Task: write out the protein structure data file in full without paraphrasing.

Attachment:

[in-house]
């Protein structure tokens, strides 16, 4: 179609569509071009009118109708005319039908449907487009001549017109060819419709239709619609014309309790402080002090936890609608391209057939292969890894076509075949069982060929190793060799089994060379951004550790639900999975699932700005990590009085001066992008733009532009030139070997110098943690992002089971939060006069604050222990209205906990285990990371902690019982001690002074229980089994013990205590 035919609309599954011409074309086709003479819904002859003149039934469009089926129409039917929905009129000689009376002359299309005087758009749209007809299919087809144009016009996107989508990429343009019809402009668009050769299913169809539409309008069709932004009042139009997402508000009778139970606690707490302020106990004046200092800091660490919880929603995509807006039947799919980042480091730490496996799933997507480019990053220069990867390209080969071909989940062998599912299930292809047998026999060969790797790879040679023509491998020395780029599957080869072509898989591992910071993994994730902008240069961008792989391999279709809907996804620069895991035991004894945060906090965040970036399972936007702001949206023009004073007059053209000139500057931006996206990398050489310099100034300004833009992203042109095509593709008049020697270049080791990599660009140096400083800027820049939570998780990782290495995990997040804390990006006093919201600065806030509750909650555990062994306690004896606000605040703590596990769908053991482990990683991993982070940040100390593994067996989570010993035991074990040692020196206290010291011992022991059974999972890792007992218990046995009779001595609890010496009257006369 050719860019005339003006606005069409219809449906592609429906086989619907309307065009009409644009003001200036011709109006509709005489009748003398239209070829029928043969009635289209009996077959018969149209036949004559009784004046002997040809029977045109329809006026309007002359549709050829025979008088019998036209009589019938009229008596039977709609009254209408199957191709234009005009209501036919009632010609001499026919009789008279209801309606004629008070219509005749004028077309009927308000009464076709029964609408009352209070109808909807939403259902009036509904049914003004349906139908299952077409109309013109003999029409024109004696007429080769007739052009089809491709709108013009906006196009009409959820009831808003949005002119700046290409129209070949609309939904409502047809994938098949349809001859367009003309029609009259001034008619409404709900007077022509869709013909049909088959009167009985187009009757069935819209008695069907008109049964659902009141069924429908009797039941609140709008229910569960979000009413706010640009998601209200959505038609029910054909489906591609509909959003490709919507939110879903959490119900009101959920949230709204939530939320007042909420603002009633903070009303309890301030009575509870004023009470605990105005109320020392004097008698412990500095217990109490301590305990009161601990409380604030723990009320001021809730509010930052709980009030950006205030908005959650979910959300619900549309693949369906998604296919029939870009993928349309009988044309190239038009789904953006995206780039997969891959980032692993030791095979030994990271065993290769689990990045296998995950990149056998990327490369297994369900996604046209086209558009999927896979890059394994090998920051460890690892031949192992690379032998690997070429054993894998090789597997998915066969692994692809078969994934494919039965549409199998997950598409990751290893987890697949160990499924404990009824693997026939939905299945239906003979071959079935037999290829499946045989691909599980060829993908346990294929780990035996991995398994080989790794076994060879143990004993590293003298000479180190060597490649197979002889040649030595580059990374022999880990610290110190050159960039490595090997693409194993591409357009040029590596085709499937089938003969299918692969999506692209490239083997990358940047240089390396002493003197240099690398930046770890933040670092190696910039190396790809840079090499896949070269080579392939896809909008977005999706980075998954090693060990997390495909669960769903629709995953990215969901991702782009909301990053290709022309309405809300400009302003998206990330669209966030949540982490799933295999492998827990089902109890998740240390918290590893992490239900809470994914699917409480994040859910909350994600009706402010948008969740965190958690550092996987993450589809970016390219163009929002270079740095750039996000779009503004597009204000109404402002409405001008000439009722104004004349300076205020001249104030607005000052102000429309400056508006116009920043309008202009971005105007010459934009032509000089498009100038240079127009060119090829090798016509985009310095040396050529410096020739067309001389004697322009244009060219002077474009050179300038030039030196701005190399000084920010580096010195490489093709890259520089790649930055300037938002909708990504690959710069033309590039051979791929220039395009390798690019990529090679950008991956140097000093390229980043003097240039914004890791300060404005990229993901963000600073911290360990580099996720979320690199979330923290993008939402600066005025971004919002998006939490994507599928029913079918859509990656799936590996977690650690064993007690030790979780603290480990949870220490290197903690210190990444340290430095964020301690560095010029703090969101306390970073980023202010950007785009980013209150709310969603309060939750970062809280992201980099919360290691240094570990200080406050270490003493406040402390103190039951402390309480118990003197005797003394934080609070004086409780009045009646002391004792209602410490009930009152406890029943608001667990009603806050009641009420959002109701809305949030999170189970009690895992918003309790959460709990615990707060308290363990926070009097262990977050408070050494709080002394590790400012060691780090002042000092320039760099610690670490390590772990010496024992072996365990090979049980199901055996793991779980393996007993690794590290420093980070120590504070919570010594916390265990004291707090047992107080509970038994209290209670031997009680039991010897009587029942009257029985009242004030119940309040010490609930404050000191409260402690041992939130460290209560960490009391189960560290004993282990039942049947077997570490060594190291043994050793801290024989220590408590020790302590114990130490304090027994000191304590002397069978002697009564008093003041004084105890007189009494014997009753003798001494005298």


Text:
[in-house]
């Protein structure tokens, strides 16, 4: 179609569509071009009118109708005319039908449907487009001549017109060819419709239709619609014309309790402080002090936890609608391209057939292969890894076509075949069982060929190793060799089994060379951004550790639900999975699932700005990590009085001066992008733009532009030139070997110098943690992002089971939060006069604050222990209205906990285990990371902690019982001690002074229980089994013990205590 035919609309599954011409074309086709003479819904002859003149039934469009089926129409039917929905009129000689009376002359299309005087758009749209007809299919087809144009016009996107989508990429343009019809402009668009050769299913169809539409309008069709932004009042139009997402508000009778139970606690707490302020106990004046200092800091660490919880929603995509807006039947799919980042480091730490496996799933997507480019990053220069990867390209080969071909989940062998599912299930292809047998026999060969790797790879040679023509491998020395780029599957080869072509898989591992910071993994994730902008240069961008792989391999279709809907996804620069895991035991004894945060906090965040970036399972936007702001949206023009004073007059053209000139500057931006996206990398050489310099100034300004833009992203042109095509593709008049020697270049080791990599660009140096400083800027820049939570998780990782290495995990997040804390990006006093919201600065806030509750909650555990062994306690004896606000605040703590596990769908053991482990990683991993982070940040100390593994067996989570010993035991074990040692020196206290010291011992022991059974999972890792007992218990046995009779001595609890010496009257006369 050719860019005339003006606005069409219809449906592609429906086989619907309307065009009409644009003001200036011709109006509709005489009748003398239209070829029928043969009635289209009996077959018969149209036949004559009784004046002997040809029977045109329809006026309007002359549709050829025979008088019998036209009589019938009229008596039977709609009254209408199957191709234009005009209501036919009632010609001499026919009789008279209801309606004629008070219509005749004028077309009927308000009464076709029964609408009352209070109808909807939403259902009036509904049914003004349906139908299952077409109309013109003999029409024109004696007429080769007739052009089809491709709108013009906006196009009409959820009831808003949005002119700046290409129209070949609309939904409502047809994938098949349809001859367009003309029609009259001034008619409404709900007077022509869709013909049909088959009167009985187009009757069935819209008695069907008109049964659902009141069924429908009797039941609140709008229910569960979000009413706010640009998601209200959505038609029910054909489906591609509909959003490709919507939110879903959490119900009101959920949230709204939530939320007042909420603002009633903070009303309890301030009575509870004023009470605990105005109320020392004097008698412990500095217990109490301590305990009161601990409380604030723990009320001021809730509010930052709980009030950006205030908005959650979910959300619900549309693949369906998604296919029939870009993928349309009988044309190239038009789904953006995206780039997969891959980032692993030791095979030994990271065993290769689990990045296998995950990149056998990327490369297994369900996604046209086209558009999927896979890059394994090998920051460890690892031949192992690379032998690997070429054993894998090789597997998915066969692994692809078969994934494919039965549409199998997950598409990751290893987890697949160990499924404990009824693997026939939905299945239906003979071959079935037999290829499946045989691909599980060829993908346990294929780990035996991995398994080989790794076994060879143990004993590293003298000479180190060597490649197979002889040649030595580059990374022999880990610290110190050159960039490595090997693409194993591409357009040029590596085709499937089938003969299918692969999506692209490239083997990358940047240089390396002493003197240099690398930046770890933040670092190696910039190396790809840079090499896949070269080579392939896809909008977005999706980075998954090693060990997390495909669960769903629709995953990215969901991702782009909301990053290709022309309405809300400009302003998206990330669209966030949540982490799933295999492998827990089902109890998740240390918290590893992490239900809470994914699917409480994040859910909350994600009706402010948008969740965190958690550092996987993450589809970016390219163009929002270079740095750039996000779009503004597009204000109404402002409405001008000439009722104004004349300076205020001249104030607005000052102000429309400056508006116009920043309008202009971005105007010459934009032509000089498009100038240079127009060119090829090798016509985009310095040396050529410096020739067309001389004697322009244009060219002077474009050179300038030039030196701005190399000084920010580096010195490489093709890259520089790649930055300037938002909708990504690959710069033309590039051979791929220039395009390798690019990529090679950008991956140097000093390229980043003097240039914004890791300060404005990229993901963000600073911290360990580099996720979320690199979330923290993008939402600066005025971004919002998006939490994507599928029913079918859509990656799936590996977690650690064993007690030790979780603290480990949870220490290197903690210190990444340290430095964020301690560095010029703090969101306390970073980023202010950007785009980013209150709310969603309060939750970062809280992201980099919360290691240094570990200080406050270490003493406040402390103190039951402390309480118990003197005797003394934080609070004086409780009045009646002391004792209602410490009930009152406890029943608001667990009603806050009641009420959002109701809305949030999170189970009690895992918003309790959460709990615990707060308290363990926070009097262990977050408070050494709080002394590790400012060691780090002042000092320039760099610690670490390590772990010496024992072996365990090979049980199901055996793991779980393996007993690794590290420093980070120590504070919570010594916390265990004291707090047992107080509970038994209290209670031997009680039991010897009587029942009257029985009242004030119940309040010490609930404050000191409260402690041992939130460290209560960490009391189960560290004993282990039942049947077997570490060594190291043994050793801290024989220590408590020790302590114990130490304090027994000191304590002397069978002697009564008093003041004084105890007189009494014997009753003798001494005298």